J.P. Jones, Hideo Wada, Daihachiro Sato and Douglas Wiens, Diophantine representation of the set of prime numbers, Amer. Math. Monthly 83 (1976), 449-464. MR 54:2615.

Abstract

In this paper it is proved that the set of prime numbers is exactly the set of positive values of a polynomial of the 25th degree, in 26 variables
as the variables range over the nonnegative integers:

(k+2){1 - [wz + h + j - q]2 - [(gk + 2g + k + 1)(h + j) + h - z]2 -[2n + p + q + z - e]2

-[16(k + 1)3(k + 2)(n + 1)2 + 1 - f2]2 - [e3(e + 2)(a + 1)2 + 1 - o2]2 - [(a2 - 1)y2 + 1 - x2]2

-[16r2y4(a2 - 1) + 1 - u2]2 - [((a + u2(u2 - a))2 - 1) (n + 4dy)2 + 1 - (x + cu)2]2 - [n + l + v - y]2

-[(a2 - 1)l2 + 1 - m2]2 - [ai + k + 1 - l - i]2 - [p + l(a - n - 1) + b(2an + 2a - n2 - 2n - 2) - m]2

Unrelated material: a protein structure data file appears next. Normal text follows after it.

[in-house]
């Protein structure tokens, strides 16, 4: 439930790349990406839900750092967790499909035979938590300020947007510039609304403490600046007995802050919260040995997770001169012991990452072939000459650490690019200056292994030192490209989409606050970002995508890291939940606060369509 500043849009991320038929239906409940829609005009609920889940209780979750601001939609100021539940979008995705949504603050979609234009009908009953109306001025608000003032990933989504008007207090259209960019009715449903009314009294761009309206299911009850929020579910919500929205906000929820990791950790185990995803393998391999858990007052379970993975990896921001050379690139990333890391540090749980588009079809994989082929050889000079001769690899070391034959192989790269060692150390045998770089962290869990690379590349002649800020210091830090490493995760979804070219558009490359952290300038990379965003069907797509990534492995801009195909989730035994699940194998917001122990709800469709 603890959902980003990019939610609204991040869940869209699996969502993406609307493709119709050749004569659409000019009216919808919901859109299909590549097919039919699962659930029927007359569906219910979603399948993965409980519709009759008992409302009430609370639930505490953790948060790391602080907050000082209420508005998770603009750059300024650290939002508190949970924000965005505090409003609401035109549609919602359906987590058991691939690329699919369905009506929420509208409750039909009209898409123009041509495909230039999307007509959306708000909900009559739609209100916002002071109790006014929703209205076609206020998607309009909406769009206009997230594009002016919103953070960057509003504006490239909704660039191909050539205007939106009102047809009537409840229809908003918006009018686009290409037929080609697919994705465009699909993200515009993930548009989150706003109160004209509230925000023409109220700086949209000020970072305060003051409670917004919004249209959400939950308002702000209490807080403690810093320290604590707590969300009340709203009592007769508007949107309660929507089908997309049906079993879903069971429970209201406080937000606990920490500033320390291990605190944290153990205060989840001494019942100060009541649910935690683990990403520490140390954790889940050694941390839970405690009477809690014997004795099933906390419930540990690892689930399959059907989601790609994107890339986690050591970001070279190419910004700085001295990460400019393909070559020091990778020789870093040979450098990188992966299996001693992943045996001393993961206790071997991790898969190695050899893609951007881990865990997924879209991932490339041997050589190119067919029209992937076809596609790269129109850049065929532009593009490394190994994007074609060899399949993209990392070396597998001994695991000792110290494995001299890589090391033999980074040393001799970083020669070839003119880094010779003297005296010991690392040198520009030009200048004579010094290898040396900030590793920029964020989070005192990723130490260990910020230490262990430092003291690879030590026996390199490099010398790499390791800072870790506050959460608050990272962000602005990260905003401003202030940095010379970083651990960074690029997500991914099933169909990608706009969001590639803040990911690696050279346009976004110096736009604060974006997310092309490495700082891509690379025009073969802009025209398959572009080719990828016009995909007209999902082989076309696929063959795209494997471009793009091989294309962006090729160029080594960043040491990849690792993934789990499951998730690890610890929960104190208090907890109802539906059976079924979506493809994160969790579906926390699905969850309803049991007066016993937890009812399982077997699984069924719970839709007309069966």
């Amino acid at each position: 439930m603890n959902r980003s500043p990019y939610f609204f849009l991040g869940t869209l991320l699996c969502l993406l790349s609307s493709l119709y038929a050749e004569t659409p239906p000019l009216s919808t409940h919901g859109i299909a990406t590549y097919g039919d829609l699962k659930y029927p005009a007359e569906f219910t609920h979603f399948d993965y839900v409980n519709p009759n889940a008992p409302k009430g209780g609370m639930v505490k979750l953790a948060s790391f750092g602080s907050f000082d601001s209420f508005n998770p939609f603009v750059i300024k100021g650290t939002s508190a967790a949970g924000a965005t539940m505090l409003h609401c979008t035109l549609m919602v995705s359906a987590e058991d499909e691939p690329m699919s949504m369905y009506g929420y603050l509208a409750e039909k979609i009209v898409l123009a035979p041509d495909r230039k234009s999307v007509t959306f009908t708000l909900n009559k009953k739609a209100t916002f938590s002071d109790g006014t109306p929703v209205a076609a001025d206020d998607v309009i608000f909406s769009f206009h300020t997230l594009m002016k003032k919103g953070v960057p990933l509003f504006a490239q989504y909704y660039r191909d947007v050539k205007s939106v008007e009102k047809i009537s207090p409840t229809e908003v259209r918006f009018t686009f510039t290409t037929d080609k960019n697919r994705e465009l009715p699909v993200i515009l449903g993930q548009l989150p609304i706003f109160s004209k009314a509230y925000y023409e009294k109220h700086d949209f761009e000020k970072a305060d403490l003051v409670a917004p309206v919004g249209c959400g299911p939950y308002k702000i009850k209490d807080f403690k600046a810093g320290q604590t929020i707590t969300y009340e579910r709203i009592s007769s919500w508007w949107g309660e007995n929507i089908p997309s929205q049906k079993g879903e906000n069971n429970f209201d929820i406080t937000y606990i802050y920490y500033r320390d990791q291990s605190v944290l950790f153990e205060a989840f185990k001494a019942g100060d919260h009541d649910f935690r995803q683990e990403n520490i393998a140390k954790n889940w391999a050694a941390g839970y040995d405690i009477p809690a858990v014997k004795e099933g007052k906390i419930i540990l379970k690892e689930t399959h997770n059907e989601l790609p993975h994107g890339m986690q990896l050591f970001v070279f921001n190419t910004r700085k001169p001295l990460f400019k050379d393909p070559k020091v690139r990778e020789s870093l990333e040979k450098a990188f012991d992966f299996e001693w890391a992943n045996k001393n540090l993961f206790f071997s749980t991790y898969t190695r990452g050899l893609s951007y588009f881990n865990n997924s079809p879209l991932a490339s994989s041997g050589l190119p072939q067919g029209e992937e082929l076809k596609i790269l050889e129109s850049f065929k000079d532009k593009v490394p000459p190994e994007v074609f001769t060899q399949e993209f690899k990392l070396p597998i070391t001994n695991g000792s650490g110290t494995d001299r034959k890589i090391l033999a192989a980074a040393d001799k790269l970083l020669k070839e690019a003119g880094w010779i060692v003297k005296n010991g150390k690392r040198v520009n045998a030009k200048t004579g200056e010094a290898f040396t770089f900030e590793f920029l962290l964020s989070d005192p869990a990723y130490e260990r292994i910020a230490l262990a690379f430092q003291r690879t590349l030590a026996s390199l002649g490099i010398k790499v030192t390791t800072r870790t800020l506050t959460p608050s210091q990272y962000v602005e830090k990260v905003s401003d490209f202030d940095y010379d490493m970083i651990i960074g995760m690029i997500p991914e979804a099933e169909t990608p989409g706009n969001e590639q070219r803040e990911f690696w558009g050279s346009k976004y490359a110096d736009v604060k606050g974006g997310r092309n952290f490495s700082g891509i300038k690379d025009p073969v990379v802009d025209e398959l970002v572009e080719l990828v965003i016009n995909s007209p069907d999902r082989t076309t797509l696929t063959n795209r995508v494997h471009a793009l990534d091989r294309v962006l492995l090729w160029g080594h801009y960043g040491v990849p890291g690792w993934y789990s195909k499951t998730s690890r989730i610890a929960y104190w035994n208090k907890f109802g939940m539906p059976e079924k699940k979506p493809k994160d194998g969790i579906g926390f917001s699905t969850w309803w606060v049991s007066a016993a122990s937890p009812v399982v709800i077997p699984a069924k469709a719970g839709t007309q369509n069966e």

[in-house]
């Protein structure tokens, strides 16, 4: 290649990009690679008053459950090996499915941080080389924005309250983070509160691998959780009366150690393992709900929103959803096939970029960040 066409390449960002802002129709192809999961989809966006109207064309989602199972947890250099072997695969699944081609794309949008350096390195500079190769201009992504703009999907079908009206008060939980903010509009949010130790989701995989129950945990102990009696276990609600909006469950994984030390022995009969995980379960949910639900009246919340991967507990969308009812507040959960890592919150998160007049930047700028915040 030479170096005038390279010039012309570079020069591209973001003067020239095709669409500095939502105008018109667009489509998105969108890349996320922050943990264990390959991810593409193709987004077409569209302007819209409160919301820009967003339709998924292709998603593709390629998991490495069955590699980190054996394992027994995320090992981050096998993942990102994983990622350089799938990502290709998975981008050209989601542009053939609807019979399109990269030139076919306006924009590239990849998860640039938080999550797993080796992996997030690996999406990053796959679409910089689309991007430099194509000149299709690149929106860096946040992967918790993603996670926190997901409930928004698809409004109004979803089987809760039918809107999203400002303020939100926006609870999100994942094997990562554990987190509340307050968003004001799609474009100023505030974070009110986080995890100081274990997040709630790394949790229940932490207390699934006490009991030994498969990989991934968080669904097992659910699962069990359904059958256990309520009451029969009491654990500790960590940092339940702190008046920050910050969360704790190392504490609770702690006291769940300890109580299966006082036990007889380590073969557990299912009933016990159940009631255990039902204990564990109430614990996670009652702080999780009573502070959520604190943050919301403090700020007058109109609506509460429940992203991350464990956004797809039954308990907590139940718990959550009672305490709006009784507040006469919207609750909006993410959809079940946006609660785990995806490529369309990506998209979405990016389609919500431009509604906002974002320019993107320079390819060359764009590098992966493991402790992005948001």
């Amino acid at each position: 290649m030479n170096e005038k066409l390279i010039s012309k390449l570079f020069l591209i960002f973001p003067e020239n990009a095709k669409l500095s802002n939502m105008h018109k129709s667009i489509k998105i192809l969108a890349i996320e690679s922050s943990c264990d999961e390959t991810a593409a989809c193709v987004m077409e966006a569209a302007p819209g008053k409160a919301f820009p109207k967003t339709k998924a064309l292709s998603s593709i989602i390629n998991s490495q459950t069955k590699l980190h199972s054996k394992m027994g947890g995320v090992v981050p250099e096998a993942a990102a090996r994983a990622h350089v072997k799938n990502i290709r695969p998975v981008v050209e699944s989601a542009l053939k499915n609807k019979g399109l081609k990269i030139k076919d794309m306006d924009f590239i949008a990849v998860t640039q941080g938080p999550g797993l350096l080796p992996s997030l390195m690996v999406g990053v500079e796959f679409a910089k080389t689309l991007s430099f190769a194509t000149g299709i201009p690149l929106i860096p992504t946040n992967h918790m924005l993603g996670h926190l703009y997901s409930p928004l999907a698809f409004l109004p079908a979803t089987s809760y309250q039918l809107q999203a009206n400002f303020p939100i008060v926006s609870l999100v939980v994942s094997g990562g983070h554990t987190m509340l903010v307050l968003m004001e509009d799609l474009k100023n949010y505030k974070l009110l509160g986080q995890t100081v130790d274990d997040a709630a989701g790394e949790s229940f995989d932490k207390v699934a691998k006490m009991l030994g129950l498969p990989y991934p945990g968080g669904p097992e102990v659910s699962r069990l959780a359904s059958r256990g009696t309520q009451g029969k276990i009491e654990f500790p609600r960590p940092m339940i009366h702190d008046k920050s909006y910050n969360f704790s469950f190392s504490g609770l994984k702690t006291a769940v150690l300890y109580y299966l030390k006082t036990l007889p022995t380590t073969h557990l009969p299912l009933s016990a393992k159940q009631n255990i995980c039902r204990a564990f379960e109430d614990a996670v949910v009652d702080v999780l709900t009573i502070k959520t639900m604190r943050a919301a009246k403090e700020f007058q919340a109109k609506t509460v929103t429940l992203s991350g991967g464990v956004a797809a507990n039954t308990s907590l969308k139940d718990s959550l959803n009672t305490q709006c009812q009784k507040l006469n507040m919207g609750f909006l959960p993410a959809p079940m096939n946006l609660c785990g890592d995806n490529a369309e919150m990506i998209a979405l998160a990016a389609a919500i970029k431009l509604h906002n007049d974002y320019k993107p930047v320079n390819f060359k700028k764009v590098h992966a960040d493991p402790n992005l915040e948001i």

-[q + y(a - p - 1) + s(2ap + 2a - p2 - 2p - 2) - x]2 -[z + pl(a - p) + t(2ap - p2 - 1) - pm]2}

Each positive value of the above polynomial is prime. Also each prime is a value of the above polynomial, for some nonnegative integers a,b,c,d,e,f,g,h,i,j,k,l,m,n,o,p,q,r,s,t,u,v,w,x,y,z. Thus the set of prime numbers is identical with the set of positive values of the polynomial.

Another theorem proved in this (1976) paper was that the number of variables in the prime representing polynomial can be reduced to 12 (that the set of primes can be defined in 11 unknowns). This result has been superceded. Primes can be diophantine defined in 9 unknowns. Hence there exists a exists a prime representing polynomial in 10 variables. (See paper 15.)